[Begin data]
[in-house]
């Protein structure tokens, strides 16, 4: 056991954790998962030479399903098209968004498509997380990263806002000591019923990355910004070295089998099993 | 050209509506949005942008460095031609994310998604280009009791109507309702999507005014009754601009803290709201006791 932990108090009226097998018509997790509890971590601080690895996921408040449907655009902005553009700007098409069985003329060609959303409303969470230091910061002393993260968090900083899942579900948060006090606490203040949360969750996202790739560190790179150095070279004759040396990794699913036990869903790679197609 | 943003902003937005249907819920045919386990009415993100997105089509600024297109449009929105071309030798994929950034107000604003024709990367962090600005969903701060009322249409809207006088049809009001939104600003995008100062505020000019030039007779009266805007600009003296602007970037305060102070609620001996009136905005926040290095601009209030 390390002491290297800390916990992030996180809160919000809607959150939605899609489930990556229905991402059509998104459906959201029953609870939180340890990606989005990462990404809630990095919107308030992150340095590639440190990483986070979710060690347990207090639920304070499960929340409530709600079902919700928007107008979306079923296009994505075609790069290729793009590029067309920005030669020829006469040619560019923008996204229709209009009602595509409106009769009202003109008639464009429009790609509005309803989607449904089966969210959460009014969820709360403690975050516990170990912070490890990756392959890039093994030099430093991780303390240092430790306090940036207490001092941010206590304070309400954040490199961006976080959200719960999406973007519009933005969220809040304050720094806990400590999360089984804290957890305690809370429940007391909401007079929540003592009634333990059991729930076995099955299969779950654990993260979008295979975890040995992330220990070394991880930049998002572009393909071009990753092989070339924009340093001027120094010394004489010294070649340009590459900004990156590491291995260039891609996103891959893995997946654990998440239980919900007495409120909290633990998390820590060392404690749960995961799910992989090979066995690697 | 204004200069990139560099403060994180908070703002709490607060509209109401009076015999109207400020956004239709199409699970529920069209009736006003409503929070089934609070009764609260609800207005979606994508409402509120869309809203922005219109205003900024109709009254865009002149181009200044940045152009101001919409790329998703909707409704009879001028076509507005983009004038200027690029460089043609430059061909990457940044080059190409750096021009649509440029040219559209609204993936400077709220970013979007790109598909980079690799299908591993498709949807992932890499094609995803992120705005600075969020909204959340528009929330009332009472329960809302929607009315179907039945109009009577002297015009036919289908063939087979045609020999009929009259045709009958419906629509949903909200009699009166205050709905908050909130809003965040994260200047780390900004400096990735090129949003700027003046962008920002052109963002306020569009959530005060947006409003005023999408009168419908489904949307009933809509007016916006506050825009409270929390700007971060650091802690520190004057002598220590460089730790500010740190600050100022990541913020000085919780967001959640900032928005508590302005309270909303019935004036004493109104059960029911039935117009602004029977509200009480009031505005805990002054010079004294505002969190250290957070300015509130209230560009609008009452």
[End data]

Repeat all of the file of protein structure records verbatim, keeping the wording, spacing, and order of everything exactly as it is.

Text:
[in-house]
């Protein structure tokens, strides 16, 4: 056991954790998962030479399903098209968004498509997380990263806002000591019923990355910004070295089998099993 | 050209509506949005942008460095031609994310998604280009009791109507309702999507005014009754601009803290709201006791 932990108090009226097998018509997790509890971590601080690895996921408040449907655009902005553009700007098409069985003329060609959303409303969470230091910061002393993260968090900083899942579900948060006090606490203040949360969750996202790739560190790179150095070279004759040396990794699913036990869903790679197609 | 943003902003937005249907819920045919386990009415993100997105089509600024297109449009929105071309030798994929950034107000604003024709990367962090600005969903701060009322249409809207006088049809009001939104600003995008100062505020000019030039007779009266805007600009003296602007970037305060102070609620001996009136905005926040290095601009209030 390390002491290297800390916990992030996180809160919000809607959150939605899609489930990556229905991402059509998104459906959201029953609870939180340890990606989005990462990404809630990095919107308030992150340095590639440190990483986070979710060690347990207090639920304070499960929340409530709600079902919700928007107008979306079923296009994505075609790069290729793009590029067309920005030669020829006469040619560019923008996204229709209009009602595509409106009769009202003109008639464009429009790609509005309803989607449904089966969210959460009014969820709360403690975050516990170990912070490890990756392959890039093994030099430093991780303390240092430790306090940036207490001092941010206590304070309400954040490199961006976080959200719960999406973007519009933005969220809040304050720094806990400590999360089984804290957890305690809370429940007391909401007079929540003592009634333990059991729930076995099955299969779950654990993260979008295979975890040995992330220990070394991880930049998002572009393909071009990753092989070339924009340093001027120094010394004489010294070649340009590459900004990156590491291995260039891609996103891959893995997946654990998440239980919900007495409120909290633990998390820590060392404690749960995961799910992989090979066995690697 | 204004200069990139560099403060994180908070703002709490607060509209109401009076015999109207400020956004239709199409699970529920069209009736006003409503929070089934609070009764609260609800207005979606994508409402509120869309809203922005219109205003900024109709009254865009002149181009200044940045152009101001919409790329998703909707409704009879001028076509507005983009004038200027690029460089043609430059061909990457940044080059190409750096021009649509440029040219559209609204993936400077709220970013979007790109598909980079690799299908591993498709949807992932890499094609995803992120705005600075969020909204959340528009929330009332009472329960809302929607009315179907039945109009009577002297015009036919289908063939087979045609020999009929009259045709009958419906629509949903909200009699009166205050709905908050909130809003965040994260200047780390900004400096990735090129949003700027003046962008920002052109963002306020569009959530005060947006409003005023999408009168419908489904949307009933809509007016916006506050825009409270929390700007971060650091802690520190004057002598220590460089730790500010740190600050100022990541913020000085919780967001959640900032928005508590302005309270909303019935004036004493109104059960029911039935117009602004029977509200009480009031505005805990002054010079004294505002969190250290957070300015509130209230560009609008009452």